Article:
I just spent 5 days on the west coast, and filled my outside boiler full of wood, but shut off the fan that forces air in for the reburn. I was surprised to come home 5 days later to a nice bed of coals, and the boiler temp still at 135 degrees.

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  7. #107
    Lifer loudbeard's Avatar
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    Re: Wood stove

    She's on her maiden voyage today. It took about an hour and a half to get the stove hot enough to engage the catalyst but she's running steady now. With the cat engaged and the damper full open I get a griddle temp of about 600 degrees which I don't want to exceed. I'll be playing with damper settings throughout the day to see what yields what.

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  8. #108
    Burns retinas nhbubba's Avatar
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    Re: Wood stove

    Pretty

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  9. #109
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    Re: Wood stove

    Starting to get this thing figured out. Didn't help it's been so warm lately, but with the cold weather in this weekend I'm learning.

    First, the catalyst is awesome. It lets me really throttle the stove back once the catalytic element is warm enough. Once it's warm, the secondary combustion keeps it at operating temperature like some kind of perpetual motion machine. I can throttle the fire back to a stove temp of 250-300 but the catalytic chamber is still around 500 degrees and provides a super clean burn, just a very light whispy smoke.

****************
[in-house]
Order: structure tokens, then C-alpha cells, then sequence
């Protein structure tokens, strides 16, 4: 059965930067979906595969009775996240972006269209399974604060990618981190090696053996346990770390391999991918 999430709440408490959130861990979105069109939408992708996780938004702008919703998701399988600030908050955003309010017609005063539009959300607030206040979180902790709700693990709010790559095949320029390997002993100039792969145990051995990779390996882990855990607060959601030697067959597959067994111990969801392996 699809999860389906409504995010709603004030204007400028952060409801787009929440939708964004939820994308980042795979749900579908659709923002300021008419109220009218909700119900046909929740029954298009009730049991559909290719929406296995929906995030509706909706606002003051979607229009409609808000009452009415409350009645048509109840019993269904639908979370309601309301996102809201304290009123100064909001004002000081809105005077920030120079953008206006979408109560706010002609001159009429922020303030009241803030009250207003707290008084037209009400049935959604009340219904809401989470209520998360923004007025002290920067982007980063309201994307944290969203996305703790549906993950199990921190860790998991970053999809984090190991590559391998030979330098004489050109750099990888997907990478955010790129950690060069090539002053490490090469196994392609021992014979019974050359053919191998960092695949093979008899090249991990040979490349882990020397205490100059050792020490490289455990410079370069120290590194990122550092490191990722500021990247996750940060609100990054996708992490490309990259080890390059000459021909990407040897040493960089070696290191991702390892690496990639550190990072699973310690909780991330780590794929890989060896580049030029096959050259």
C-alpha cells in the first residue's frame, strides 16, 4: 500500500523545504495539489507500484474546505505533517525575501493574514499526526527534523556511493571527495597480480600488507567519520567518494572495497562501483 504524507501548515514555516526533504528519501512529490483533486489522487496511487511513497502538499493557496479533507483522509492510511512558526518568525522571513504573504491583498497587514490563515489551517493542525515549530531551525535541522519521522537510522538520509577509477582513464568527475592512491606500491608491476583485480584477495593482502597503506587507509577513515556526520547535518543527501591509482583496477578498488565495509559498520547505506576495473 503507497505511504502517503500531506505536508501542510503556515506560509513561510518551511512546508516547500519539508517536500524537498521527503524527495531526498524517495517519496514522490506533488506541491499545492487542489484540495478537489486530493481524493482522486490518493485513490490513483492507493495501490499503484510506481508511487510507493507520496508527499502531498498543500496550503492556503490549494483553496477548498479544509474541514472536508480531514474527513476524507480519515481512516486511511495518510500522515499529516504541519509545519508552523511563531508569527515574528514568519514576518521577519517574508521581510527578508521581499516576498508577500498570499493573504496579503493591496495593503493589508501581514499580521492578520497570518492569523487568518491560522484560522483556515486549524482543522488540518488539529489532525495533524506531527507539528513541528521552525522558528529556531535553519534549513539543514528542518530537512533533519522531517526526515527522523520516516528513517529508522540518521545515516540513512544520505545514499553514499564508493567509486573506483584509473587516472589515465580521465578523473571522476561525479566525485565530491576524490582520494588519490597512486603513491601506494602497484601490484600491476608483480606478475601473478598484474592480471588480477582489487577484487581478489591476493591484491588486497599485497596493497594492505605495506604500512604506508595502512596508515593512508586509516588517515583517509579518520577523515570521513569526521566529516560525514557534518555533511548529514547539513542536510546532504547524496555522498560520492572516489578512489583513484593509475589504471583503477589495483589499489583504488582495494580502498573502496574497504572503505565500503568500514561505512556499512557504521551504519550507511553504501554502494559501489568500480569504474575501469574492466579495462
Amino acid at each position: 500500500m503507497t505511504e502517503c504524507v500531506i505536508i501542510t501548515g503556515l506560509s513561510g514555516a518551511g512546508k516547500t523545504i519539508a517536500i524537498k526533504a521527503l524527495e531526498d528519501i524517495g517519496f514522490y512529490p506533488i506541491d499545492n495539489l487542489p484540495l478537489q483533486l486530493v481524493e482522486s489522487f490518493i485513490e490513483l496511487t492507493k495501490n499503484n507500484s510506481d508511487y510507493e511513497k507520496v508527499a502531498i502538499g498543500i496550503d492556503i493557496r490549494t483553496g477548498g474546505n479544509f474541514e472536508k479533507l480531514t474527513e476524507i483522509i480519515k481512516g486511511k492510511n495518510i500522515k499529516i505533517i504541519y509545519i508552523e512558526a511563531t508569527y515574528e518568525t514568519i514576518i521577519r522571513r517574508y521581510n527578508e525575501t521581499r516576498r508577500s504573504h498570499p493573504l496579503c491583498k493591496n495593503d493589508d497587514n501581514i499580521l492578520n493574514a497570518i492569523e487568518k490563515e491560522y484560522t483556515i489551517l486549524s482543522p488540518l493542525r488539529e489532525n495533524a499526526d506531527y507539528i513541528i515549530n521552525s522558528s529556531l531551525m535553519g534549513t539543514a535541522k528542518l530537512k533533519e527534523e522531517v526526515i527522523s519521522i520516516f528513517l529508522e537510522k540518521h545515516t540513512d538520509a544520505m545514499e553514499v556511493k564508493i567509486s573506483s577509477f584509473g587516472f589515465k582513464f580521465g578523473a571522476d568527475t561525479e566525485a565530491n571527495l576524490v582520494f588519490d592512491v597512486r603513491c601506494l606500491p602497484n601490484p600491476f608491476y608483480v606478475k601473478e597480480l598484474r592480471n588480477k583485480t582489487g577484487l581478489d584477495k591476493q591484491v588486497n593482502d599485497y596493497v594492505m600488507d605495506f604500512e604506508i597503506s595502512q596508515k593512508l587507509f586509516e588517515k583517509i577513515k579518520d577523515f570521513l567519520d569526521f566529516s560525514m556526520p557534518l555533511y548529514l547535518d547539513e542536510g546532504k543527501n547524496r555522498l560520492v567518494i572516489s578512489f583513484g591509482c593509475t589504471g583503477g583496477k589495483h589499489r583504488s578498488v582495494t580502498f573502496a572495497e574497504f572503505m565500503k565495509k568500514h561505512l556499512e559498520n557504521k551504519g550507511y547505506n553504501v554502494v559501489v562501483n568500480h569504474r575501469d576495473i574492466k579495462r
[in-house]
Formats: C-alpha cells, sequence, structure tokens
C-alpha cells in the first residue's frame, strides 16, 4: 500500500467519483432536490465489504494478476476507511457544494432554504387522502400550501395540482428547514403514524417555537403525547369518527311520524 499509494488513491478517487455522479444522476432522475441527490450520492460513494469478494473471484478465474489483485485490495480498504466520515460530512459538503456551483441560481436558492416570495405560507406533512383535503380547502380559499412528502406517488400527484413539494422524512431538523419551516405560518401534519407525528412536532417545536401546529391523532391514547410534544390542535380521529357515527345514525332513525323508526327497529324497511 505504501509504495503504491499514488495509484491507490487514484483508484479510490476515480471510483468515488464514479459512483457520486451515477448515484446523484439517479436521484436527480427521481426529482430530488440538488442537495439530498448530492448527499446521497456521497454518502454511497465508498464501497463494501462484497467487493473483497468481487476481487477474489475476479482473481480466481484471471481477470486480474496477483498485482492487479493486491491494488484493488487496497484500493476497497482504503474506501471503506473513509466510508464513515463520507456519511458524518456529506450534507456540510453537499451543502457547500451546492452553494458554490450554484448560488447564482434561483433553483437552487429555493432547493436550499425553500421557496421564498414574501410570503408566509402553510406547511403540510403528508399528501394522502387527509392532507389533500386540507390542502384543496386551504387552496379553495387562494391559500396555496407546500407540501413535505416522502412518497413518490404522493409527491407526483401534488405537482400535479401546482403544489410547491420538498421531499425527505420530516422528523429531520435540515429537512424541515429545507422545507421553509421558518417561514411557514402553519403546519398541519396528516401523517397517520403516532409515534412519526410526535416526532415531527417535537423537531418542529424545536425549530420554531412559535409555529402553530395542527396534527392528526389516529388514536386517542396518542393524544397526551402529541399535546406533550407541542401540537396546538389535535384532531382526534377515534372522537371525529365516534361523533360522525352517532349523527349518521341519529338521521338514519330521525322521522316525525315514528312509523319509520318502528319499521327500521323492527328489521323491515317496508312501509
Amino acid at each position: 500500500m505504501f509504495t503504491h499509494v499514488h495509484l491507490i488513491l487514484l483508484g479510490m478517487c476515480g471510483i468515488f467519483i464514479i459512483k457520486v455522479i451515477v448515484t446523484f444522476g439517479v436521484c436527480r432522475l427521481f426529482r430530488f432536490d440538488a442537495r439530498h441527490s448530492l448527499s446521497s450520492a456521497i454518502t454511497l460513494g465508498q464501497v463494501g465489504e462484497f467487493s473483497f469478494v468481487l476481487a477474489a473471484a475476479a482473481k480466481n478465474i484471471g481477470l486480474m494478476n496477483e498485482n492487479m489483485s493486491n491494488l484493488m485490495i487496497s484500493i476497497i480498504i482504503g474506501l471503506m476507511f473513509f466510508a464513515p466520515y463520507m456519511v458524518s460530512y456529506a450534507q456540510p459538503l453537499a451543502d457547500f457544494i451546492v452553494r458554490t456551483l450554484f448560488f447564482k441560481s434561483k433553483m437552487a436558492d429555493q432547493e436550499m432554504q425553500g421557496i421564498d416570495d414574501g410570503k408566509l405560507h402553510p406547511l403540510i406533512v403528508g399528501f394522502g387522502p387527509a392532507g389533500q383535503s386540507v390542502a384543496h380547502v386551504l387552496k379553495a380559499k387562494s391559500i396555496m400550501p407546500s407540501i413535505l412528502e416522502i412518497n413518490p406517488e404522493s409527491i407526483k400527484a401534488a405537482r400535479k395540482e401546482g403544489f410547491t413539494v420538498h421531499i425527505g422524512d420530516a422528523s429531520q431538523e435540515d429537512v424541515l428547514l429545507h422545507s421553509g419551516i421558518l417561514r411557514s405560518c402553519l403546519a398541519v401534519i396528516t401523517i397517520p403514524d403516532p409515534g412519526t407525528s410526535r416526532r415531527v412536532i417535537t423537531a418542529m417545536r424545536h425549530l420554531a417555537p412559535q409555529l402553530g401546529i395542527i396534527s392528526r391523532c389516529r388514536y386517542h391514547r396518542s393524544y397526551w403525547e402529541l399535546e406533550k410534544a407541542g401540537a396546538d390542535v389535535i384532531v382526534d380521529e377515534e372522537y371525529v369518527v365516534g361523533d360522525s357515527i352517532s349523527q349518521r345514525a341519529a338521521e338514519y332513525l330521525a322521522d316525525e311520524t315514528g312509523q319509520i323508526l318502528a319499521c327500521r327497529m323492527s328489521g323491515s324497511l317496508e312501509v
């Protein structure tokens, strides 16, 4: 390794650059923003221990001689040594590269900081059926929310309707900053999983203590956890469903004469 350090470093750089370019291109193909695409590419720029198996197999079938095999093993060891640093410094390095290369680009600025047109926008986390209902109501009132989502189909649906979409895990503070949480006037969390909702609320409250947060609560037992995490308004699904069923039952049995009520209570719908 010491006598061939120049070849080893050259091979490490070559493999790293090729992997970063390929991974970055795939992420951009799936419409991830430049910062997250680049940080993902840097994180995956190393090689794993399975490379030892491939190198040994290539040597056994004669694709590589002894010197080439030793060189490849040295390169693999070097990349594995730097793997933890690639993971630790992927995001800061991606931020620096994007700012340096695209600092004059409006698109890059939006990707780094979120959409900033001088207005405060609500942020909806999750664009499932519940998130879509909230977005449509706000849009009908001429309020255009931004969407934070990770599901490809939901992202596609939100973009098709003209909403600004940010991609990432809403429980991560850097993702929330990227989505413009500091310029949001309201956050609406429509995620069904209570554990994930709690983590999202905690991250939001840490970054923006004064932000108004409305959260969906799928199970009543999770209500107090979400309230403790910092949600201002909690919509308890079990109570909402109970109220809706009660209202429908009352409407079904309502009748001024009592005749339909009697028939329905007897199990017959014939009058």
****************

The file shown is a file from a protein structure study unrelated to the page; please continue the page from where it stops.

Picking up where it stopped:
Second, I've found I can cut down my time to engage the catalyst by half if I start with a small fire and smaller pieces of wood. It helps me get a bed of coals established much quicker. Yeah, I know, no shit.

    Third, I ran my first overnight burn last night. Filled the stove around 11 when I went to bed, shut the damper down to almost closed, and let the catalyst do its job. When I came down at 7 this morning, I still had a really nice coal bed and a few small pieces of wood got it going strong again. In addition to the stove temp thermometer I added, the stove has a probe that lets you know the temperature inside the catalytic chamber. When I came down this morning it was still in its operating range. This is good because now I'm confident leaving the stove going while I'm at work.

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    Last edited by loudbeard; 03-04-17 at 10:01 AM.
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  10. #110
    Expert Agitator GearHd6's Avatar